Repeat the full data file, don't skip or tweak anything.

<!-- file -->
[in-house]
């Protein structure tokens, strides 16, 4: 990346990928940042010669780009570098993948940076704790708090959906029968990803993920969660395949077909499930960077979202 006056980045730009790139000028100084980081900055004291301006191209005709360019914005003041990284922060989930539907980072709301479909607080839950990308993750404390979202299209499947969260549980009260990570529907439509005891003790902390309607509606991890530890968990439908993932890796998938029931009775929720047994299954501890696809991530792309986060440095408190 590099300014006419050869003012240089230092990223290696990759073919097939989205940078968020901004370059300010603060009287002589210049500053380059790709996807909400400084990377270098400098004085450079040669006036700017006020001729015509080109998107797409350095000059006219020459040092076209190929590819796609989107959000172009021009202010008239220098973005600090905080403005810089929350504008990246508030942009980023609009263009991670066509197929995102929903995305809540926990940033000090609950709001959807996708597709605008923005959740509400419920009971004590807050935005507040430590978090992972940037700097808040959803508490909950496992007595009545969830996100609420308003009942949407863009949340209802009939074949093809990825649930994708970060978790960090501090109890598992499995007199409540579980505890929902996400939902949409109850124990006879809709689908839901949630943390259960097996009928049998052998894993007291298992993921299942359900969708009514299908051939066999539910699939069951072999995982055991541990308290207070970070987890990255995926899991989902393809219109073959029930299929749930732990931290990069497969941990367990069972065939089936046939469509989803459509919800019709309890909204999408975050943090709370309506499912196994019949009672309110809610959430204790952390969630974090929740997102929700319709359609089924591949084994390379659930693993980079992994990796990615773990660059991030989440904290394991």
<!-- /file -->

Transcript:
[in-house]
């Protein structure tokens, strides 16, 4: 990346990928940042010669780009570098993948940076704790708090959906029968990803993920969660395949077909499930960077979202 006056980045730009790139000028100084980081900055004291301006191209005709360019914005003041990284922060989930539907980072709301479909607080839950990308993750404390979202299209499947969260549980009260990570529907439509005891003790902390309607509606991890530890968990439908993932890796998938029931009775929720047994299954501890696809991530792309986060440095408190 590099300014006419050869003012240089230092990223290696990759073919097939989205940078968020901004370059300010603060009287002589210049500053380059790709996807909400400084990377270098400098004085450079040669006036700017006020001729015509080109998107797409350095000059006219020459040092076209190929590819796609989107959000172009021009202010008239220098973005600090905080403005810089929350504008990246508030942009980023609009263009991670066509197929995102929903995305809540926990940033000090609950709001959807996708597709605008923005959740509400419920009971004590807050935005507040430590978090992972940037700097808040959803508490909950496992007595009545969830996100609420308003009942949407863009949340209802009939074949093809990825649930994708970060978790960090501090109890598992499995007199409540579980505890929902996400939902949409109850124990006879809709689908839901949630943390259960097996009928049998052998894993007291298992993921299942359900969708009514299908051939066999539910699939069951072999995982055991541990308290207070970070987890990255995926899991989902393809219109073959029930299929749930732990931290990069497969941990367990069972065939089936046939469509989803459509919800019709309890909204999408975050943090709370309506499912196994019949009672309110809610959430204790952390969630974090929740997102929700319709359609089924591949084994390379659930693993980079992994990796990615773990660059991030989440904290394991």